A woman whose skull was crushed in the Indiana State Fair stage collapse last August is showing remarkable signs of recovery after the traumatic brain injury she received left her in a coma and on life support.
According to the Associated Press, 30-year-old Andrea Vellinga of Pendleton, Indiana, may attribute her recovery to a traumatic brain injury experiment called SyNAPSe, in which her family enrolled her hours after the falling stage crushed her skull.
The SyNAPSe trial uses progesterone, a pregnancy hormone, to help reduce brain swelling and improve memory in patients suffering from a traumatic brain injury. However, according to the AP, it will be at least two years before doctors know if Ms. Vellinga received the progesterone or a placebo. Ms. Vellinga is one of about 1,200 patients worldwide participating in the SyNAPSe study.
Ms. Vellinga, who is married and has a young daughter, is now able to walk again and talk. In May she plans on walking in 5-kilometer event in her hometown to mark her 31st birthday. Another tell-tale sign of her dramatic progress is her use of humor and the return of her normally talkative self. She told the AP about an April Fool’s Day prank she played on her mother.
“I called my mom and told her I was pregnant,” Ms. Vellinga told the AP. “She didn’t think it was funny either.”
Ms. Vellinga remains in a Michigan rehabilitation facility for treatment but plans to return home in May. She told the AP that her daughter helps her through her rehab.
“She holds my hand when we walk. She says, ‘Mommy, I don’t want you to fall and hit your head again,'” Vellinga said. “She always says, ‘Mommy, no more concerts, indoors or outdoors.'”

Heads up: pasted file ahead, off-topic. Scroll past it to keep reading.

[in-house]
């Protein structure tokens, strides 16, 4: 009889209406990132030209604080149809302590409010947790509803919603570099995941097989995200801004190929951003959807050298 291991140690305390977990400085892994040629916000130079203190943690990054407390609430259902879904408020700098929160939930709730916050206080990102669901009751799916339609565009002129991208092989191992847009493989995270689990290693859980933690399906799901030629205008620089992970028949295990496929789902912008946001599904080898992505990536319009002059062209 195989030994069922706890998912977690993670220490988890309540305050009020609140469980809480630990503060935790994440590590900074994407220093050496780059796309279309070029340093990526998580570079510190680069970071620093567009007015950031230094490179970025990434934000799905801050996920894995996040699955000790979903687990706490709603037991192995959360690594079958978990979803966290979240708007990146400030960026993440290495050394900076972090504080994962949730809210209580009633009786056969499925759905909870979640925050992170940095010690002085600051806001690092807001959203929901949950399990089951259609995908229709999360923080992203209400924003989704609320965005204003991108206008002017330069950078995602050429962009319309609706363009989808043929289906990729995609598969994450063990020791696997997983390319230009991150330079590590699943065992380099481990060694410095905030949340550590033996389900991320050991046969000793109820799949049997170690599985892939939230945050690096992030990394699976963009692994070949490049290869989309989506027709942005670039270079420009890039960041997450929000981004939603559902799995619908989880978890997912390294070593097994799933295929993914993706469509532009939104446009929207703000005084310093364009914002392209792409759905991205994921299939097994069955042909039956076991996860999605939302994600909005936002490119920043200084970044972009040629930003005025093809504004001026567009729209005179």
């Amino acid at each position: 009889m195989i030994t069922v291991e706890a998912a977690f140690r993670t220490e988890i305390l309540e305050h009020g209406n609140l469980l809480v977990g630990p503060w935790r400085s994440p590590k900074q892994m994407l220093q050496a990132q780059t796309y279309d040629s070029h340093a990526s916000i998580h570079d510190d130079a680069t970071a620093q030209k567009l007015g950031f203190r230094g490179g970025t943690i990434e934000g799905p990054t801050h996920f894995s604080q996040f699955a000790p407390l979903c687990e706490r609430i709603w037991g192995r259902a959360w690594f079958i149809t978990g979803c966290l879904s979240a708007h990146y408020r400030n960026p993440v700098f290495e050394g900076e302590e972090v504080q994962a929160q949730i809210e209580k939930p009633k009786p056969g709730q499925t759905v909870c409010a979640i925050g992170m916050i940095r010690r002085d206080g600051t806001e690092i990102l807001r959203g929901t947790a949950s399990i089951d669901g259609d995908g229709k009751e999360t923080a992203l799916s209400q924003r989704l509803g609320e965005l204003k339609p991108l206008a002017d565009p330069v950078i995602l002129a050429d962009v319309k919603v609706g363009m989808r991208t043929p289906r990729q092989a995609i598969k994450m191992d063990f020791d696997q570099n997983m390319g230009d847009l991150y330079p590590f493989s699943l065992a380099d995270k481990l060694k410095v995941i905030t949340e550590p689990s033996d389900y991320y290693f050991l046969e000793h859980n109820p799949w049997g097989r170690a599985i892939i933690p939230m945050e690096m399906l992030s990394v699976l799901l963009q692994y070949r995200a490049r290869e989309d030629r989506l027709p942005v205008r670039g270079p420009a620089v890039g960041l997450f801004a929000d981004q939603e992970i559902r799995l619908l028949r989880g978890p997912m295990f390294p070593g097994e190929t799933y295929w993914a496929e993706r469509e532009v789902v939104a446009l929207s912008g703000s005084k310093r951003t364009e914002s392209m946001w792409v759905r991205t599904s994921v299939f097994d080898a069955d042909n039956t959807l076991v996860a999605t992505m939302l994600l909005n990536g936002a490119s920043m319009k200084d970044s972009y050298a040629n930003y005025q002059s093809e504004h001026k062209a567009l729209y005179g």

That may be some good advice, considering the dangers of outdoor concert venues like the one at the Indiana State Fair. The collapse of the concert stage there exposes a lack of caution and regulation in the outdoor concert industry.
Fair organizers had just made the decision to cancel the second part of a concert in which Sugarland was to perform when a strong gust of wind began to rattle the stage structure. The roof and scaffolding tumbled onto the crowd before any evacuations took place, killing five people and injuring dozens more.
Outdoor concerts have exploded in size and popularity throughout the country over the last 20 years, creating a swiftly burgeoning multi-billion-dollar industry that is not held to safety standards by government regulation.
What once were relatively small stage-and-canvas-roof shows with a few multicolored lights have evolved into monumental productions incorporating tons of lighting, video, sound, and special effects equipment that are hauled around in semi-trucks and set up in break-neck speed. Millions of dollars are usually at stake in these shows, leaving organizers averse to canceling performances because of bad weather until the very last second.
Even indoor concert events that use makeshift gear can be hazardous without regulations mandating safety standards.